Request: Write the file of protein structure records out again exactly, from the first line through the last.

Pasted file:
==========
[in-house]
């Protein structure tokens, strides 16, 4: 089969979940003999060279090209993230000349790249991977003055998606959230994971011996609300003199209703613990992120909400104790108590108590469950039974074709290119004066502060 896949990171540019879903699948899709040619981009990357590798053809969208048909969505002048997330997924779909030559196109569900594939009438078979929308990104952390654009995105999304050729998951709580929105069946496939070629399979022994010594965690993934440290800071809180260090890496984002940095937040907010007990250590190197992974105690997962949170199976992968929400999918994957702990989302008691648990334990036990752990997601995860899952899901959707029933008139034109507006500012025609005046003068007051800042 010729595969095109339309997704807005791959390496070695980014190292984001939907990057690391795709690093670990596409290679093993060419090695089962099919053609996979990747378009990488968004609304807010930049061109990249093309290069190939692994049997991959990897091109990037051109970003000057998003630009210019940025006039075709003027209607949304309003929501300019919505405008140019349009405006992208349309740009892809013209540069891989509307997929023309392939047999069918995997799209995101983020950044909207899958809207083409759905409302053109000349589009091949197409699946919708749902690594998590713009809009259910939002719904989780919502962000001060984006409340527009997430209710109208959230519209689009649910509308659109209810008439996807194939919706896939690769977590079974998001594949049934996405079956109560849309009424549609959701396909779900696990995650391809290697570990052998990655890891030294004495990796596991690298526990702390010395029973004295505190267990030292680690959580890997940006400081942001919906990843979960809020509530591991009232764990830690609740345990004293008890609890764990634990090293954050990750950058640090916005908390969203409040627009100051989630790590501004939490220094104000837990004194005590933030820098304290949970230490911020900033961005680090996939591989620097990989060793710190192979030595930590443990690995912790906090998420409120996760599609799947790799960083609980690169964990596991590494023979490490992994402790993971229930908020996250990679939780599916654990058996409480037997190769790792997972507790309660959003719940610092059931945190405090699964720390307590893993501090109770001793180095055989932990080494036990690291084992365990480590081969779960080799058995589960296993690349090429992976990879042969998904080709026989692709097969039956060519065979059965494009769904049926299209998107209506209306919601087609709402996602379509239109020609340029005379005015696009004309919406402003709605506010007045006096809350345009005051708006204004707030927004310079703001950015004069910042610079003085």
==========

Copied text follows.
[in-house]
């Protein structure tokens, strides 16, 4: 089969979940003999060279090209993230000349790249991977003055998606959230994971011996609300003199209703613990992120909400104790108590108590469950039974074709290119004066502060 896949990171540019879903699948899709040619981009990357590798053809969208048909969505002048997330997924779909030559196109569900594939009438078979929308990104952390654009995105999304050729998951709580929105069946496939070629399979022994010594965690993934440290800071809180260090890496984002940095937040907010007990250590190197992974105690997962949170199976992968929400999918994957702990989302008691648990334990036990752990997601995860899952899901959707029933008139034109507006500012025609005046003068007051800042 010729595969095109339309997704807005791959390496070695980014190292984001939907990057690391795709690093670990596409290679093993060419090695089962099919053609996979990747378009990488968004609304807010930049061109990249093309290069190939692994049997991959990897091109990037051109970003000057998003630009210019940025006039075709003027209607949304309003929501300019919505405008140019349009405006992208349309740009892809013209540069891989509307997929023309392939047999069918995997799209995101983020950044909207899958809207083409759905409302053109000349589009091949197409699946919708749902690594998590713009809009259910939002719904989780919502962000001060984006409340527009997430209710109208959230519209689009649910509308659109209810008439996807194939919706896939690769977590079974998001594949049934996405079956109560849309009424549609959701396909779900696990995650391809290697570990052998990655890891030294004495990796596991690298526990702390010395029973004295505190267990030292680690959580890997940006400081942001919906990843979960809020509530591991009232764990830690609740345990004293008890609890764990634990090293954050990750950058640090916005908390969203409040627009100051989630790590501004939490220094104000837990004194005590933030820098304290949970230490911020900033961005680090996939591989620097990989060793710190192979030595930590443990690995912790906090998420409120996760599609799947790799960083609980690169964990596991590494023979490490992994402790993971229930908020996250990679939780599916654990058996409480037997190769790792997972507790309660959003719940610092059931945190405090699964720390307590893993501090109770001793180095055989932990080494036990690291084992365990480590081969779960080799058995589960296993690349090429992976990879042969998904080709026989692709097969039956060519065979059965494009769904049926299209998107209506209306919601087609709402996602379509239109020609340029005379005015696009004309919406402003709605506010007045006096809350345009005051708006204004707030927004310079703001950015004069910042610079003085």